Statistics from Altmetric.com
For this issue, I was asked to investigate the history of stigma in relation to herpes, syphilis and HIV using the journal's own archive as my main source, while also attempting to put its content on the subject into a wider social context. I am trained as a social historian, specialising in Russian and Yugoslav history, so it was an exciting challenge to look into issues and subjects quite divergent from what I studied at university. I will share some of my thoughts into what the archive told me based on my experience of other archives I used for university work.
The list of articles used is not intended to be exhaustive; I have highlighted those that contribute to the understanding of stigma towards the diseases and would encourage you to read them in full, as an extract can only give a small part of a large picture. There are many scientific studies within the archive, but many of these do not contribute directly to the understanding of it.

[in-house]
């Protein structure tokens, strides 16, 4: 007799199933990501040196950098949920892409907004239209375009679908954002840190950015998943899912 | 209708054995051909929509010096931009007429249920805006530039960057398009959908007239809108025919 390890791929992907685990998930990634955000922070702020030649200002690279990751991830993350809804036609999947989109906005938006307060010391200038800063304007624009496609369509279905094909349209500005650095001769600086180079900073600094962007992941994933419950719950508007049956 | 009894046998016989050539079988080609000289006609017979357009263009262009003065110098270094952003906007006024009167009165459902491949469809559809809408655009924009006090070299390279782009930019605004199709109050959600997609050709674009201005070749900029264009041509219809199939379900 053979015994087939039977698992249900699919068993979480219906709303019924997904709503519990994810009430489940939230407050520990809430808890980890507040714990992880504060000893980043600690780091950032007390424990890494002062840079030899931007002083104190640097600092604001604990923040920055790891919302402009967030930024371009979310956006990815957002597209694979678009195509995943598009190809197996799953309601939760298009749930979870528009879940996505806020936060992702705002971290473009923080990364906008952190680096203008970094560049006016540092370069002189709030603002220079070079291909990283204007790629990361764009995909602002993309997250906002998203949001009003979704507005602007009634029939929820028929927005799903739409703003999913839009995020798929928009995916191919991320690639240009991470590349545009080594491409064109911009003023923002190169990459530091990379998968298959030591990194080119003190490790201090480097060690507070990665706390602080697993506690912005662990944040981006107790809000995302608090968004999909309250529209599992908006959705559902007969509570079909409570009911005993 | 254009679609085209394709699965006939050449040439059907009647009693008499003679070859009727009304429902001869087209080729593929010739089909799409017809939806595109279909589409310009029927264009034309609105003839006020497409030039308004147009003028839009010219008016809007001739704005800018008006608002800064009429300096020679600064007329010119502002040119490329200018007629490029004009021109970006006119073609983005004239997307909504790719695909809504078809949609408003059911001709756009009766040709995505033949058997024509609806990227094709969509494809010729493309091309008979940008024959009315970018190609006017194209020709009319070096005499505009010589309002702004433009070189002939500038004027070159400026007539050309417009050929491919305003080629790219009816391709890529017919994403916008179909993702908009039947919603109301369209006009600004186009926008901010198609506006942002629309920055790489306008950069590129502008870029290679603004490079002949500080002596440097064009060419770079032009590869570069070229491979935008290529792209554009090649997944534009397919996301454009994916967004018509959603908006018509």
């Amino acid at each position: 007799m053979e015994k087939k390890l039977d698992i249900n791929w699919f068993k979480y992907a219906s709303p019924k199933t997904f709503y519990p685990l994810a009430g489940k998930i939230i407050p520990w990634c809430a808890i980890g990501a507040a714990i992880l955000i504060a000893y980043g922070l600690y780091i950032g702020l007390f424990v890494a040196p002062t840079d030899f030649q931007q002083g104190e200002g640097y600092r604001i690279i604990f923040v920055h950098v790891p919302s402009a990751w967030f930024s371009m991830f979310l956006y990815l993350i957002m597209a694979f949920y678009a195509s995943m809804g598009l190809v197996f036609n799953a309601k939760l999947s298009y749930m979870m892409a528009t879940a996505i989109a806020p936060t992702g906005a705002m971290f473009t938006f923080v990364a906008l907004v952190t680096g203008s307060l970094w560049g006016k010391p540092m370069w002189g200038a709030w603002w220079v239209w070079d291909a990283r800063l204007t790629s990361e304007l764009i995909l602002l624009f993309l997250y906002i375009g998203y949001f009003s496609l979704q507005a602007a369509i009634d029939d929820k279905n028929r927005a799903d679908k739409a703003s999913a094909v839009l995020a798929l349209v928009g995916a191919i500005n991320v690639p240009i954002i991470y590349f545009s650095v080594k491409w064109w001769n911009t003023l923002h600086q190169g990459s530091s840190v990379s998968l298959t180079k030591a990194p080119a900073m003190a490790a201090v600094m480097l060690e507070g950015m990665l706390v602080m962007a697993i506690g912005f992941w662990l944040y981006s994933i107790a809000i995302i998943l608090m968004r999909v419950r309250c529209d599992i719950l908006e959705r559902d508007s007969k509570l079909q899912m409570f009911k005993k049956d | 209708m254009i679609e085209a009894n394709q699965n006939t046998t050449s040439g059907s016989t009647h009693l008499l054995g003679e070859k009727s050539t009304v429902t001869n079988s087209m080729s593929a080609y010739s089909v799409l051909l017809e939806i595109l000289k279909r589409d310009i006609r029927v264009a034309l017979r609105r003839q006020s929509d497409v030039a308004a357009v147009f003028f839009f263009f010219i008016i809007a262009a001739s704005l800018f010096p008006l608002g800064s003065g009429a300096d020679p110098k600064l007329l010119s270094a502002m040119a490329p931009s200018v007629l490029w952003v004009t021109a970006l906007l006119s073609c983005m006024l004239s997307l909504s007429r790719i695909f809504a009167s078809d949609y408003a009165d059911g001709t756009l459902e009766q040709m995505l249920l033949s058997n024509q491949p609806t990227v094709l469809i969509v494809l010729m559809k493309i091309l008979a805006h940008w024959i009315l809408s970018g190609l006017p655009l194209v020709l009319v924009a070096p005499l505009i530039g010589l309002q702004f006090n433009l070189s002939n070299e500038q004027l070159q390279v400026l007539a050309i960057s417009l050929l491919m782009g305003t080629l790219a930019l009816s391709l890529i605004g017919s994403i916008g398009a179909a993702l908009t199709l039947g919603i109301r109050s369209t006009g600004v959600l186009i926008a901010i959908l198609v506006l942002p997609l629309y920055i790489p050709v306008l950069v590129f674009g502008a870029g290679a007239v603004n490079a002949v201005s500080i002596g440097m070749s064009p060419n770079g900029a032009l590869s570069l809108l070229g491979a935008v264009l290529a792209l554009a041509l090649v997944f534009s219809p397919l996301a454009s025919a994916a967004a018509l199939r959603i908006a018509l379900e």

The journal is generally written by an academic community, mainly with strong scientific knowledge as the basis for their articles. This means that outside and political viewpoints are not often reported, other than in a few isolated cases. Therefore, it is interesting to view how the more …
Competing interests None.
Provenance and peer review Commissioned; internally peer reviewed.
↵i An example of this known to all is the short introduction given to an article within a travel guide.
↵ii Thompson's book, published in 1963 (and many subsequent editions), was the first essential work of this ‘new history’ in a British context.
If you wish to reuse any or all of this article please use the link below which will take you to the Copyright Clearance Center’s RightsLink service. You will be able to get a quick price and instant permission to reuse the content in many different ways.